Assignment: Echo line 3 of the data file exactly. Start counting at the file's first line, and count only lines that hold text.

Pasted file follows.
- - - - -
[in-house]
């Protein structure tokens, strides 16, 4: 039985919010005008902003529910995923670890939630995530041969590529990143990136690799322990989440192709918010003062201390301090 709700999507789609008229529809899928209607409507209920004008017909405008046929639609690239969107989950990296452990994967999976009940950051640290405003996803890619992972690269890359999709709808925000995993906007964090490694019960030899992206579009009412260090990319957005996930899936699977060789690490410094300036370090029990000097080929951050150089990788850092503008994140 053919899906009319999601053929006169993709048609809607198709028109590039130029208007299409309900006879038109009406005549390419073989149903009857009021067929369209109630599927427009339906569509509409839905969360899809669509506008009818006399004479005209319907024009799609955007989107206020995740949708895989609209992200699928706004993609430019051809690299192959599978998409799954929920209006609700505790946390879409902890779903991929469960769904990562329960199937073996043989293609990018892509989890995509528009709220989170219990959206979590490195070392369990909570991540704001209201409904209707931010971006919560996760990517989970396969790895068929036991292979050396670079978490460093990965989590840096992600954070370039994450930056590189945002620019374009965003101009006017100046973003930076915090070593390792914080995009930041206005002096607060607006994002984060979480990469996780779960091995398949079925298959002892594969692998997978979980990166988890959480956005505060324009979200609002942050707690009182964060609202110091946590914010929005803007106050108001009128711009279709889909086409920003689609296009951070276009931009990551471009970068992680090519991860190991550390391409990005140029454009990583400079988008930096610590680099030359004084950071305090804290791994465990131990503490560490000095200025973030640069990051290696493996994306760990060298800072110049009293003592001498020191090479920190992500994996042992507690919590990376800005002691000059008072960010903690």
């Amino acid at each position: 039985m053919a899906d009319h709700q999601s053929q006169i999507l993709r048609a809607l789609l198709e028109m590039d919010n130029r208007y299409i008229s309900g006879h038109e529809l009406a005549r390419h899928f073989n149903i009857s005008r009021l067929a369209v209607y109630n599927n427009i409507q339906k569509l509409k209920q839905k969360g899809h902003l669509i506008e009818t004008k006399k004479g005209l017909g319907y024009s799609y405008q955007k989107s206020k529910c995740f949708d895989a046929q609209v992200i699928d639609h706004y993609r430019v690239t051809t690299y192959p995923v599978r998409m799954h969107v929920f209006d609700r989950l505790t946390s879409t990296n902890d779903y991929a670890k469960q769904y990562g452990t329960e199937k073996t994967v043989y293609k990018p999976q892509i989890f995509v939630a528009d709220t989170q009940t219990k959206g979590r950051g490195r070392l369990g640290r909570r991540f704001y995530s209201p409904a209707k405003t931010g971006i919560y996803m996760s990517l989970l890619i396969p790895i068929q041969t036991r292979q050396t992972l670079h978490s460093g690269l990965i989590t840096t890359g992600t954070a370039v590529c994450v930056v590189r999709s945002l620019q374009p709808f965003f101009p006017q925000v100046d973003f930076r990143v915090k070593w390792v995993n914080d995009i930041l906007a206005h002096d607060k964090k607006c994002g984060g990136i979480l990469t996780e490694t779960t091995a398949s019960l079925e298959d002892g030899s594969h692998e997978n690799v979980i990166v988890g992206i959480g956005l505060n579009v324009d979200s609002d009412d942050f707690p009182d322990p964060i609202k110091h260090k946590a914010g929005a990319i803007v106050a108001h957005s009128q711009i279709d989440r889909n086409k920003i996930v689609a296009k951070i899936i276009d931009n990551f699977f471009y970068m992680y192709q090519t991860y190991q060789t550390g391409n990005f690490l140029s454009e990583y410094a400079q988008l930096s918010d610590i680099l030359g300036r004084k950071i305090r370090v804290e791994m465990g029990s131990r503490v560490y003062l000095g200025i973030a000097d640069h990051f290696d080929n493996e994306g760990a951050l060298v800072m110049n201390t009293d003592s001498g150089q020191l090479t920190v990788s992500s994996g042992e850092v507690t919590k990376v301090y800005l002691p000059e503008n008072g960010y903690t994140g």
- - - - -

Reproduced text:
């Amino acid at each position: 039985m053919a899906d009319h709700q999601s053929q006169i999507l993709r048609a809607l789609l198709e028109m590039d919010n130029r208007y299409i008229s309900g006879h038109e529809l009406a005549r390419h899928f073989n149903i009857s005008r009021l067929a369209v209607y109630n599927n427009i409507q339906k569509l509409k209920q839905k969360g899809h902003l669509i506008e009818t004008k006399k004479g005209l017909g319907y024009s799609y405008q955007k989107s206020k529910c995740f949708d895989a046929q609209v992200i699928d639609h706004y993609r430019v690239t051809t690299y192959p995923v599978r998409m799954h969107v929920f209006d609700r989950l505790t946390s879409t990296n902890d779903y991929a670890k469960q769904y990562g452990t329960e199937k073996t994967v043989y293609k990018p999976q892509i989890f995509v939630a528009d709220t989170q009940t219990k959206g979590r950051g490195r070392l369990g640290r909570r991540f704001y995530s209201p409904a209707k405003t931010g971006i919560y996803m996760s990517l989970l890619i396969p790895i068929q041969t036991r292979q050396t992972l670079h978490s460093g690269l990965i989590t840096t890359g992600t954070a370039v590529c994450v930056v590189r999709s945002l620019q374009p709808f965003f101009p006017q925000v100046d973003f930076r990143v915090k070593w390792v995993n914080d995009i930041l906007a206005h002096d607060k964090k607006c994002g984060g990136i979480l990469t996780e490694t779960t091995a398949s019960l079925e298959d002892g030899s594969h692998e997978n690799v979980i990166v988890g992206i959480g956005l505060n579009v324009d979200s609002d009412d942050f707690p009182d322990p964060i609202k110091h260090k946590a914010g929005a990319i803007v106050a108001h957005s009128q711009i279709d989440r889909n086409k920003i996930v689609a296009k951070i899936i276009d931009n990551f699977f471009y970068m992680y192709q090519t991860y190991q060789t550390g391409n990005f690490l140029s454009e990583y410094a400079q988008l930096s918010d610590i680099l030359g300036r004084k950071i305090r370090v804290e791994m465990g029990s131990r503490v560490y003062l000095g200025i973030a000097d640069h990051f290696d080929n493996e994306g760990a951050l060298v800072m110049n201390t009293d003592s001498g150089q020191l090479t920190v990788s992500s994996g042992e850092v507690t919590k990376v301090y800005l002691p000059e503008n008072g960010y903690t994140g």